While in Pomerance' ownership, Hyannis restoration firm would carry out a multi-year, concours-level nut-and-bolt restoration. The GS-1 was finished in time for the 1995 Pebble Beach Concours d'Elegance where it would make its debut, finished in the same striking Turquoise over tan livery as seen on the car today. In 1997, the car was invited and shown at the Louis Vuitton Classic Concours at Rockefeller Center in New York City. The comprehensive history file accompanying the sale of the car includes many photos carefully labelled, pre, during and post restauration, as well as an inch-thick restoration report, neatly documenting the full restoration with invoices. Many articles and paraphernalia about the Ghia Specials can also be found.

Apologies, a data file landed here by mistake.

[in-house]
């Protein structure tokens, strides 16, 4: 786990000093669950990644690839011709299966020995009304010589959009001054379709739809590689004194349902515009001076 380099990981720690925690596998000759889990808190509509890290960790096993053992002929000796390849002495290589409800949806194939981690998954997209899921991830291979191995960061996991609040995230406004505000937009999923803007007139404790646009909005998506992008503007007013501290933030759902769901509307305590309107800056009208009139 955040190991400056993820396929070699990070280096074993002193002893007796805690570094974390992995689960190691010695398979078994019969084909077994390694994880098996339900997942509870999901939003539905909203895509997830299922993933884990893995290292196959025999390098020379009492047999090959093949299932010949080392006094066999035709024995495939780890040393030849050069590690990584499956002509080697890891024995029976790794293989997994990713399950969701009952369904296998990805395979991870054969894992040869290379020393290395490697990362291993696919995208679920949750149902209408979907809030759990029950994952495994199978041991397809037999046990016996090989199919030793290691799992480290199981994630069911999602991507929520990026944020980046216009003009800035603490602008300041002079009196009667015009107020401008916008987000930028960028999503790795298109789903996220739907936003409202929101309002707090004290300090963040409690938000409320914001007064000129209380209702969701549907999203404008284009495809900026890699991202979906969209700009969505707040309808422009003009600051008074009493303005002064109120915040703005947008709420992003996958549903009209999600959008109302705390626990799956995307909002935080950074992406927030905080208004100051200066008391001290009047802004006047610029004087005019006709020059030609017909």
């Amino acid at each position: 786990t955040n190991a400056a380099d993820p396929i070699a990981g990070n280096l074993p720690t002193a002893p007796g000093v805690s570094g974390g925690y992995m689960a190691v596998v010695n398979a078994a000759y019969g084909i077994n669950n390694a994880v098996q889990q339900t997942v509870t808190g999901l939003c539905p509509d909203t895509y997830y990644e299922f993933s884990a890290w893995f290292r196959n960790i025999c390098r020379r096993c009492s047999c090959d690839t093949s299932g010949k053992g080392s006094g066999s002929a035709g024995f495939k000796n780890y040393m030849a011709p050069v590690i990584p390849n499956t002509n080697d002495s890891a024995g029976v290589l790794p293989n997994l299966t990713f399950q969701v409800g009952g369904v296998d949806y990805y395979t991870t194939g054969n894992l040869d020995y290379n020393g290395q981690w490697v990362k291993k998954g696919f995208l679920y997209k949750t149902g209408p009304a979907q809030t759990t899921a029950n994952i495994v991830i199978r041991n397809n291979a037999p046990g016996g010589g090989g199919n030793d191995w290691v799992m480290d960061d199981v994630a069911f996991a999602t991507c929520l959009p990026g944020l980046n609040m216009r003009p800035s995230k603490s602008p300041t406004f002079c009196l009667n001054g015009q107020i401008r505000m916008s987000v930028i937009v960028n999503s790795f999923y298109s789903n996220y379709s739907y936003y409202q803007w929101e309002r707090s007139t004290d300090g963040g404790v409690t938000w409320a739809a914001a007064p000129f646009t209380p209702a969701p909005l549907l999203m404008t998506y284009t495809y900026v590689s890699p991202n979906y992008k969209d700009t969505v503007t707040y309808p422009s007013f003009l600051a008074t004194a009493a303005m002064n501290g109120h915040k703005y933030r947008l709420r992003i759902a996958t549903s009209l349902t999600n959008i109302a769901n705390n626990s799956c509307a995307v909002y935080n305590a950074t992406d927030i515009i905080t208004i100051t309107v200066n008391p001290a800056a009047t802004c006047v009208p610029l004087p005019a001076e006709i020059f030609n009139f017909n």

With two more Pebble Beach showings under its belt since its 1995 debut, John White's GS-1 remains in remarkable condition. It has been kept as a Concours car since the excellent Hyannis restoration, serviced and maintained in the climate-controlled environment of the Ramshead Collection. The car was featured in Donald Osborne's stunning book 'Transatlantic Style – A Romance of Fins and Chrome' on an multi page feature. A rare car indeed; 1954 records show that just nine GS-1 Chrysler Ghia models were built, with just five known to exist today. With its striking Virgil Exner styled presence and powerful Hemi powerplant, this spectacular show car has international appeal like few others and is an absolutely head turner in any collection or on any Concours lawn.